THE International Chamber of Commerce (ICC) has launched its program of ‘expert rules’ to help resolve international cross-border commercial disputes.
Known as the ICC Expert Rules, the first of three showcase events to demonstrate the system took place in Dubai on January 14. Dubai was selected for the launch as it is one of the world’s major business dispute resolution hubs.
Entering into force on February 1, the 2015 ICC Rules set out new parameters for ICC expert services, clarifying how parties can use experts and neutrals to help resolve their cross-border disputes at each step of the way. They will be administered by the ICC International Centre for ADR and will be made available in English, Spanish and French.
The panel of international speakers taking part in the launch event included Ali Al Aidarous International Legal Practice (UAE), managing attorney Ali Aidarous; KPMG Risk Consulting in Europe, Middle East, Africa and South Asia (EMA) head and partner Pablo Bernad, who is also a member of the Standing Committee for Expertise of the ICC International Centre for ADR; Fenwick Elliott (UK) partner Nicholas Gould; and Advokatfirman Runeland AB’s Aisha Nadar.
“Being a litigator and an international arbitrator, I may safely state that services related to ICC expertise are extremely useful tools for arbitration in the MENA region where there are no, or little, regulations in this regard,” Mr Aidarous said.
“ICC can definitely fill this gap by proposing and appointing an expert, as well as administering the expert proceedings at an international standard.”
Mr Aidarous said launching this new set of rules in the MENA region underlined ICC’s commitment to its international work. Over the last decade, ICC saw the number of cases involving parties from the MENA region increase.
Drawing on ICC’s 40-year experience in cross-border dispute resolution, and with specialist input from its membership in over 90 countries, the ICC Commission on Arbitration and ADR will replace the current ICC Rules for Expertise with three new sets of rules.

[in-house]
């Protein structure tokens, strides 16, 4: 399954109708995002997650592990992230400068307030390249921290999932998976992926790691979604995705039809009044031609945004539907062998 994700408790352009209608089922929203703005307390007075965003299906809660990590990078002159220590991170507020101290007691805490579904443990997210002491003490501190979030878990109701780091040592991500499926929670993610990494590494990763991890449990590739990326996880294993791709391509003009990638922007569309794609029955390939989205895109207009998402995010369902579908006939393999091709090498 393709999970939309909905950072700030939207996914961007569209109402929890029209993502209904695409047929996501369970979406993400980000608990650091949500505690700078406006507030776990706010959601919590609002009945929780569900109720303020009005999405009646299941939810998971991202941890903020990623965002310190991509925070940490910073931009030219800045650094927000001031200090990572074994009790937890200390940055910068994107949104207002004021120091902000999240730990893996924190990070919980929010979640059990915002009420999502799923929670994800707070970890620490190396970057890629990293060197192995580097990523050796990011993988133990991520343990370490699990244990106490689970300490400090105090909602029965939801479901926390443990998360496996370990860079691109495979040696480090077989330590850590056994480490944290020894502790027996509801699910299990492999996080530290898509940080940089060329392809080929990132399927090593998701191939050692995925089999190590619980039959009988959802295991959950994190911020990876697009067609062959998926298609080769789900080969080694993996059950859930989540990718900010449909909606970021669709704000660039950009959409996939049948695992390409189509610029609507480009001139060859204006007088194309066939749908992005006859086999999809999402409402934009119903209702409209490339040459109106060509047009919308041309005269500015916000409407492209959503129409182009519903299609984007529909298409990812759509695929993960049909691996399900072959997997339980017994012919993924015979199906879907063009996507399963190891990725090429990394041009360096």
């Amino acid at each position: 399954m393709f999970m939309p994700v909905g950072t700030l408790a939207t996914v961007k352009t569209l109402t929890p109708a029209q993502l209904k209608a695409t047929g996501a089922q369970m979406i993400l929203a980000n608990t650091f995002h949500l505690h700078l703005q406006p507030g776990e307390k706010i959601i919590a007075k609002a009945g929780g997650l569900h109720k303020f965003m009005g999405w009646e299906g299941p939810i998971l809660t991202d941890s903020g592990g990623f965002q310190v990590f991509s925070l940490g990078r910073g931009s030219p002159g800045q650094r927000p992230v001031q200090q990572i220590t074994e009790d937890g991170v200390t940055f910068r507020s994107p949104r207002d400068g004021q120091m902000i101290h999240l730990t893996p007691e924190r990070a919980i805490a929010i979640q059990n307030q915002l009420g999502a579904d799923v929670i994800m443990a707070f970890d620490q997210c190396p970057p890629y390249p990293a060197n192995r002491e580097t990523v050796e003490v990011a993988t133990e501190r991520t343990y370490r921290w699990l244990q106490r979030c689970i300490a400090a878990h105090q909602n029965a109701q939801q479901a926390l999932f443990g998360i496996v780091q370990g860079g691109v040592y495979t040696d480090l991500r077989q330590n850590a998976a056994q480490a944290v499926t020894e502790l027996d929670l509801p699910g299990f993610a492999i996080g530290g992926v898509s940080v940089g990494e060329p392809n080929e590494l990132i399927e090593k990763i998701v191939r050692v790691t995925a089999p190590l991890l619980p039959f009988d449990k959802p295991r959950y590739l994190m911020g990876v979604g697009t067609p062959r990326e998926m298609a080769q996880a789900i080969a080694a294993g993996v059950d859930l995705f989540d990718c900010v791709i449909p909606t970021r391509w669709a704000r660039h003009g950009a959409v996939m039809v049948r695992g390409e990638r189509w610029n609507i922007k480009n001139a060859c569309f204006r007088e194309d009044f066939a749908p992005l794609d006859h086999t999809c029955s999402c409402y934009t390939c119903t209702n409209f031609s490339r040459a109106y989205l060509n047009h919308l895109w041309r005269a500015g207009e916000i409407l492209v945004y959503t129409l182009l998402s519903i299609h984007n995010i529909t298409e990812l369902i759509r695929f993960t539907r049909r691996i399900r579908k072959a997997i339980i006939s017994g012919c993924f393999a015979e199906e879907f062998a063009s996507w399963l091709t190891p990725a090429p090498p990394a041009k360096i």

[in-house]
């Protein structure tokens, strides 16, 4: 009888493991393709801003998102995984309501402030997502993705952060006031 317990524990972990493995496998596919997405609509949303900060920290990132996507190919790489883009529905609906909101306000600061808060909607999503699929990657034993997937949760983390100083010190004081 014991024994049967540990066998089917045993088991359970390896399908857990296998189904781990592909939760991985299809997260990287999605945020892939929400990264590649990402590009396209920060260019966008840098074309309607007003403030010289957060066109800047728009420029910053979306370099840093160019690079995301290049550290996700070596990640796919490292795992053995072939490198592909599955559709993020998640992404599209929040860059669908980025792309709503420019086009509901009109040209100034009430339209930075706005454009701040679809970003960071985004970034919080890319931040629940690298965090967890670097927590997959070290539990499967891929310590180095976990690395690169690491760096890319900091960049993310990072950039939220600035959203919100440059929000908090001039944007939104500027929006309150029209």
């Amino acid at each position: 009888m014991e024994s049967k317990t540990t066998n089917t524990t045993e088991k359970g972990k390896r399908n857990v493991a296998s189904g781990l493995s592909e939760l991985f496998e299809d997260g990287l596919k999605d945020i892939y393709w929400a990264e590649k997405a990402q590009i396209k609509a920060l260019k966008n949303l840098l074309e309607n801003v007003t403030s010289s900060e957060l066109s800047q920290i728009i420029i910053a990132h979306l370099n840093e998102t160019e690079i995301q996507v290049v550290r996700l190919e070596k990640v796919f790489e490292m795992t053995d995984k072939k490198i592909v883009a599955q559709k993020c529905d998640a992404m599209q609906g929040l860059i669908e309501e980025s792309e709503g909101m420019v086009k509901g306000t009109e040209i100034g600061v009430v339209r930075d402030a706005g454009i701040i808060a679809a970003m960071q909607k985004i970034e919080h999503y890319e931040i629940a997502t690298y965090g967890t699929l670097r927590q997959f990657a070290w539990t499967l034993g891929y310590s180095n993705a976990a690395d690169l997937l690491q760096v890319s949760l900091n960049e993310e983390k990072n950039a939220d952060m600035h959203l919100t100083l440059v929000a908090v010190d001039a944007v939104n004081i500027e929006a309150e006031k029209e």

Each covers a distinct area of ICC’s dispute resolution services: the Proposal of Experts and Neutrals, the Appointment of Experts and Neutrals, and the Administration of Expertise Proceedings.
Hannah Tumpel, senior counsel and manager of the ICC International Centre for ADR said, “As all other sets of dispute resolution rules, the Expert Rules are specifically tailored to the needs and interest of international disputes.”
Ms Tumpel said the launch event program underscored how the new rules could leverage ICC’s unique international network when parties need support in identifying leading experts for arbitration and court proceedings. The event examined when and how to involve experts in international arbitration proceedings and provided examples of expert proceedings administered by ICC.
The rules also explicitly mention suitable neutrals such as mediators, conciliators or dispute board members.
The services provided by the ICC International Centre for ADR under these three revised sets of rules form an integral part of ICC’s suite of dispute resolution services, supporting businesses in sectors as varied as finance, construction, energy, telecommunication and transport among others. The new rules provide different ways to access the services of the right expert or neutral and can be used independently or in conjunction with other procedures such as ICC Arbitration.
Further launch events take place in London on January 21 and in New York on January 27.
Mr Aidarous said gathering some of the world's most renowned dispute resolution professionals, the events benefit anyone wanting to learn about ICC expert services, from corporate counsel and company managers, to arbitrators, mediators, dispute resolution specialists, lawyers and judges.
The January 14 launch in Dubai was supported by Baker and MacKenzie, Habib Al Mulla, Al Tamimi & Co in Dubai, Al Al Aidarous and KPMG.